Mimi Pirad. Photo courtesy of the Mission Hot Club.

“At first, we played at the Mission,” French-born violinist Hélène Bahu said during a recent Zoom session with several band mates.

“We would start at the Community Music Center and warm up with a few songs, then walk around the mission,” said Belarusian-born clarinetist Sasha Yakubovich. “We could stop in front of Dog Eared Books and end up in Dolores Park. “

As the group got more serious, they landed a monthly spot at Club DeLuxe on Haight Street and became regulars at the now-closed Revolution Café (an untold loss to the Bay Area’s arts ecosystem). “It was a lovely neighborhood incubator,” Bahu said, “a fun and exciting place to try new things.”

Members of the Mission Hot Club. Photo courtesy of the Mission Hot Club.

The combo’s nickname is both an expression of neighborhood pride and a nod to a long-standing tradition. Like its repertoire and instrumentation, the name recalls that of Roma guitarist Django Reinhardt and of the Hot Club de France Quintet of French violinist Stéphane Grappelli, who invented gypsy jazz in Paris in the mid-1930s.

“Because that’s where we met and started playing, we thought that was an important part of the group’s identity,” Bahu said.

“And at that time, everyone in the band was also living in the Mission,” accordionist Robert Kennedy added.

Although inspired by the original Hot Club, the group is less interested in recreating that bubbling sound than in finding ways to accommodate and synthesize their disparate musical interests. Nowadays, that means gleaning tunes and cadences in the acoustic Spanish, Irish, Balkan, New Orleans, and Klezmer idioms.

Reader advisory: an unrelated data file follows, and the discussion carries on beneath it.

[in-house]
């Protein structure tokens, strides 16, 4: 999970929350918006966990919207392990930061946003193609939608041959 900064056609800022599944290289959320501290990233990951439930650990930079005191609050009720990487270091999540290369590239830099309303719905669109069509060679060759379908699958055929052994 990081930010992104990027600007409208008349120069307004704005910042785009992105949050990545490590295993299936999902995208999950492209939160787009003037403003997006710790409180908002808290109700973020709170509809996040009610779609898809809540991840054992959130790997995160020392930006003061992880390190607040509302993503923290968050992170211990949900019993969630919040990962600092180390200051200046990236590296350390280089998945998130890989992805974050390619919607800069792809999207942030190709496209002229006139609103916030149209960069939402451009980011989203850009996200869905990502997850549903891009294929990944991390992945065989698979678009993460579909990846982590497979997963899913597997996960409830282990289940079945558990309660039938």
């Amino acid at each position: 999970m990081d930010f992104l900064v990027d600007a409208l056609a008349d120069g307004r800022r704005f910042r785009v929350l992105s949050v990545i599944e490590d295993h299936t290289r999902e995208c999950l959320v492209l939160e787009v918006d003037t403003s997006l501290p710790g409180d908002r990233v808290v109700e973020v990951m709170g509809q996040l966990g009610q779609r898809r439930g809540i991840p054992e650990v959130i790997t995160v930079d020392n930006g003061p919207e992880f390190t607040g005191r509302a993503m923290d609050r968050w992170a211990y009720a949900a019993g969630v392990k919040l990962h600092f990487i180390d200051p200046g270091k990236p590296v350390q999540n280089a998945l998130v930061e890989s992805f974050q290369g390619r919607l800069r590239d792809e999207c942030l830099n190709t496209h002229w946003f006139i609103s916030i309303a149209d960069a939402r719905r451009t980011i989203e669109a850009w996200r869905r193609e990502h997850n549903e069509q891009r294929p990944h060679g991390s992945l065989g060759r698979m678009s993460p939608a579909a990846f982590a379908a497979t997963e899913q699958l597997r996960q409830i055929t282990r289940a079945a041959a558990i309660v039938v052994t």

“We like to play many different types of music,” Bahu said. “Everything we love, we have no limits. It is a big part of our identity.

There is no doubt about the origins of ABADÁ-Capoeira San Francisco, which presents “Spirt of Brazil” Saturday at noon on the parade ground as part of its 30th anniversary celebration. A long-standing outpost of capoeira, the Afro-Brazilian fusion of music, dance and martial arts to the elastic tone of single-string berimbau and other percussion, ABADÁ was founded in the early 1990s. by Márcia “Cigarra” Treidler, born in Rio, one of the first female masters of capoeira.

Andrew Wood of SFIAF has played a central role in the school’s evolution as a performance organization that often brings masters from Brazil for teaching and carnival. For many years, ABADÁ was excluded from funding for the city’s arts grants because it was viewed as a school rather than a dance company.

In 2006, before ABADÁ took over the 22nd Street studio formerly occupied by the Joe Goode Dance Group, Wood suggested setting up a dance showcase at the Artaud Theater. He invited Kary Schulman, who led the Grants For the Arts program for nearly four decades, to one of the performances.

“They drew over 1,000 people over three days and the whole building was shaking,” Wood recalls. “In three months, ABADÁ was on the list of grants for the arts.”